Happy Monday, folks. We're a bit late on the news this week thanks to a recurring bout of site issues preventing login, but it appears we're back! Before we get to the rest of comics news for the last week, I want to cover the most important bit: A couple of lists made the rounds on
Happy Monday, folks. We’re a bit late on the news this week thanks to a recurring bout of site issues preventing login, but it appears we’re back! Before we get to the rest of comics news for the last week, I want to cover the most important bit:
A couple of lists made the rounds on Twitter last week. Lists that suggested certain creators, critics, and journalists within the industry should be blacklisted in order to address the “declining quality” of comics. The lists, comprised of several image posts, stress that they are not to be used for harassment/doxing, only to then include a disclaimer that the organizers behind it are not responsible should folks take matters into their own hands. Additionally, despite that instruction, individuals writing under pen names on the list have their real names included. Funny, that.
I’m not going to share the lists themselves; they are being propagated by individuals of no note, and there is nothing to be gained by anyone in amplifying those voices. If you’ve seen them, if you’re aware of them, hopefully, you’ve reported them, if you haven’t yet, please do so if you come across them.
I want specifically to address a certain prevailing attitude regarding those lists though. It’s easy to be derisive when confronted with ill-informed and ill-mannered folks who prove their pedigree, but it’s also important that we as a culture conduct ourselves carefully so as not to inadvertently harm victims. That’s what the people on this list are, in case you’re unclear: They are victims. They are being targeted.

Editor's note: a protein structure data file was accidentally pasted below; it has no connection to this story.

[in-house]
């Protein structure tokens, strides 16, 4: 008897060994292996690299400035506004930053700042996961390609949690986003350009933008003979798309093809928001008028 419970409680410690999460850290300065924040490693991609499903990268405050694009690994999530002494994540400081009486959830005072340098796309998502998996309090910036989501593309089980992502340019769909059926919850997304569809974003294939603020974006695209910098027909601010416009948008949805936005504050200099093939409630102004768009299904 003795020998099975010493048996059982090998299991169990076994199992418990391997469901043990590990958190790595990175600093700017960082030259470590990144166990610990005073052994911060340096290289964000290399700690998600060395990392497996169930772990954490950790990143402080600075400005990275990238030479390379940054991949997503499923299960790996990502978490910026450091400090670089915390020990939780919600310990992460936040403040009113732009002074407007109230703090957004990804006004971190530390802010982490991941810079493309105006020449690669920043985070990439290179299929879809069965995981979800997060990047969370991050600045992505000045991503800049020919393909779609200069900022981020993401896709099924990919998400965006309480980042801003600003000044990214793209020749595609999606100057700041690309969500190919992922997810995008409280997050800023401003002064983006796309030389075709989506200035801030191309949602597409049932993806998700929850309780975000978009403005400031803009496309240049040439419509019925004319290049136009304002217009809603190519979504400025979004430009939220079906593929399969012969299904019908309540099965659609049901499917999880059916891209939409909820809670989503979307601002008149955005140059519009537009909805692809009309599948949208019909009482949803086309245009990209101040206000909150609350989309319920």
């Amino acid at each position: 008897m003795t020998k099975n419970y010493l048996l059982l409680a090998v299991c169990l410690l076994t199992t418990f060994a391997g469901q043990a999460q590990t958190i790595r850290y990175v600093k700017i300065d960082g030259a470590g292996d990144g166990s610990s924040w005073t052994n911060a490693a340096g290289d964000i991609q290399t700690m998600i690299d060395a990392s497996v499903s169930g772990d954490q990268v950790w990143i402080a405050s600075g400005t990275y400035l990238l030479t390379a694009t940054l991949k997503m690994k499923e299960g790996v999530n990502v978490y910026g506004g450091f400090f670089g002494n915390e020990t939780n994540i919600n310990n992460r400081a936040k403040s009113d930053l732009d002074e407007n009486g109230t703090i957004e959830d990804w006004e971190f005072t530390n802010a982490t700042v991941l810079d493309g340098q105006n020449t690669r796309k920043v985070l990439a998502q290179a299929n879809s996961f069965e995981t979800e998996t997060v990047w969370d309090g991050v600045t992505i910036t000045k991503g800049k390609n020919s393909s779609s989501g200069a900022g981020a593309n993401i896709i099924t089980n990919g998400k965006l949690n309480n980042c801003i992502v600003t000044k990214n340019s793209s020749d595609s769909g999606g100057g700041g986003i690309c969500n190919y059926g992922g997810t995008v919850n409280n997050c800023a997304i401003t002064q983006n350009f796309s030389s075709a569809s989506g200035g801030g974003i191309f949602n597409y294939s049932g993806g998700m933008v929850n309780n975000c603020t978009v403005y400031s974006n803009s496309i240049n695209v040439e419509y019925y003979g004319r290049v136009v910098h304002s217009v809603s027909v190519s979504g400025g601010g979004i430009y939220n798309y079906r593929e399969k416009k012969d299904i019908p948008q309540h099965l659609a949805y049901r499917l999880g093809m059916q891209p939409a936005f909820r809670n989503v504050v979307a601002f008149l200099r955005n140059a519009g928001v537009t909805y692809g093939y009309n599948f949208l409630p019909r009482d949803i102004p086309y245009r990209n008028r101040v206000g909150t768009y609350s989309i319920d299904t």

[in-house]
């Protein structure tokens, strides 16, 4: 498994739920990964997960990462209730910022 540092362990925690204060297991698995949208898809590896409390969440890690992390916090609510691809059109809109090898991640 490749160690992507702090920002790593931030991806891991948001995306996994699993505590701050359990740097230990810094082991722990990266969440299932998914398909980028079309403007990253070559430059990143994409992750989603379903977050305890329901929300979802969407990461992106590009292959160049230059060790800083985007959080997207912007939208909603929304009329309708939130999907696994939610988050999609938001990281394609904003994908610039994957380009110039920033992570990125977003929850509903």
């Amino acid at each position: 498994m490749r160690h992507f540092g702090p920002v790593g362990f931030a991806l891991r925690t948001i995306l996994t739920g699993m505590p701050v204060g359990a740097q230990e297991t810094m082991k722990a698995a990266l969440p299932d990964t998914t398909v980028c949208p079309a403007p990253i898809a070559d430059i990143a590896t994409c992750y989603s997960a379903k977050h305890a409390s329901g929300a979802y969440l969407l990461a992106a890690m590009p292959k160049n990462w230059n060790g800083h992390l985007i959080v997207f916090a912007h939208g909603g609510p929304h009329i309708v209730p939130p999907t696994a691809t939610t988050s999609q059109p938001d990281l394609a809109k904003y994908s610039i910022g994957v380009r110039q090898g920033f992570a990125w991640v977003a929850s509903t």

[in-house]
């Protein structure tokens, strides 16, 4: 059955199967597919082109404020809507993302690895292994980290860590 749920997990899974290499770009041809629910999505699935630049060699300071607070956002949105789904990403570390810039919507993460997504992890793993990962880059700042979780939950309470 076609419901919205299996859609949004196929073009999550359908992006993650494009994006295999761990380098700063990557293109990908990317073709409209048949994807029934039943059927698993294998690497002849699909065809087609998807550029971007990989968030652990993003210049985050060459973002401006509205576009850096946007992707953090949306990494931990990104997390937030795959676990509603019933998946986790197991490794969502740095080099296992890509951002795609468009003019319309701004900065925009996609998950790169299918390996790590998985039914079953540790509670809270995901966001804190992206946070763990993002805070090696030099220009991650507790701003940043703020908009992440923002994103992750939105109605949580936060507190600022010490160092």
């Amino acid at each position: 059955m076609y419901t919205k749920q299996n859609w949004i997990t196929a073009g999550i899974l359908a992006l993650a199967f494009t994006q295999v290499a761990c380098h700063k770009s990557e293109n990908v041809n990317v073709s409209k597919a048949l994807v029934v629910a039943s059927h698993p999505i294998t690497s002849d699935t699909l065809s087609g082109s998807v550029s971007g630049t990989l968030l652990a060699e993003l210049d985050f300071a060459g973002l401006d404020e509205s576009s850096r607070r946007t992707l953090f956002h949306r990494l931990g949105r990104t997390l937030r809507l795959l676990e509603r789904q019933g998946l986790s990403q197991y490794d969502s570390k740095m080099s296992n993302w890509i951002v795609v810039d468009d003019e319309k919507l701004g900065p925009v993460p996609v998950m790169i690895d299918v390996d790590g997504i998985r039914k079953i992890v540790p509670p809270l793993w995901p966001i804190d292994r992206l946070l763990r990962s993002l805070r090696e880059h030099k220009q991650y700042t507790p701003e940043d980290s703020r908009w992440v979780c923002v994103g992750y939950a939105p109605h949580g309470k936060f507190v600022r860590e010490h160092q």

Now, the rest of the news:
Speaking of lists of names, a letter containing over 400 signatures has been sent to the New York Times urging them to once again include graphic novels in their bestseller lists. The category was suddenly and unceremoniously removed in January of last year, and the hope is that NYT’s new publisher, A.G. Sulzberger, will reconsider the decision.
I don’t know about you, but I’m a pretty big fan of cross-media artistic endeavors, and so this theater adaptation of the classic manga Pluto, by Naoki Urasawa and Takashi Nagasaki, struck me as very cool indeed. The show wrapped its run at the Barbican on February 11th, and is now headed to Belgium–if you’re in the neighborhood, maybe give it a chance!
There have been a couple of personnel shakeups in the industry recently too: First, Lion Forge has promoted Christina Stewart to an Associate Editor position. It’s a strong move, and we wish her the best of success! Second, Image has added longtime employee Eric Stephenson to their board of directors, to which WWAC Editor Claire Napier replied, “W
Some convention news: ECCC badges started arriving this week! If you’re an ECCC attendee from outside the US, you might have to pick up your badge at Will Call–assuming that you’re even able to make it past the border yourself, that is. If you are able to make it, I’ll be repping WWAC there along with several other individuals, so hopefully, we’ll see you!
Also, if you’re a fan at all of the Dark Souls game franchise, an accompanying comic is planned for the remastered re-release of the first game in that trilogy.
During this, the week of the Winter Olympics, we’d be remiss if we didn’t direct you to check out Kicking Ice, a comic about women’s hockey, currently on Kickstarter. If that Kickstarter page doesn’t quite satisfy your curiosity, you can also read our interview with the creator.
Finally, here’s a tumblr post recounting a history of webcomics in the early 2000s. I’m not entirely certain I agree with some of the assertions made here, but it’s a fascinating read (and a trip down memory lane for yours truly) nonetheless.
That’s all I have for you this week; see you soon!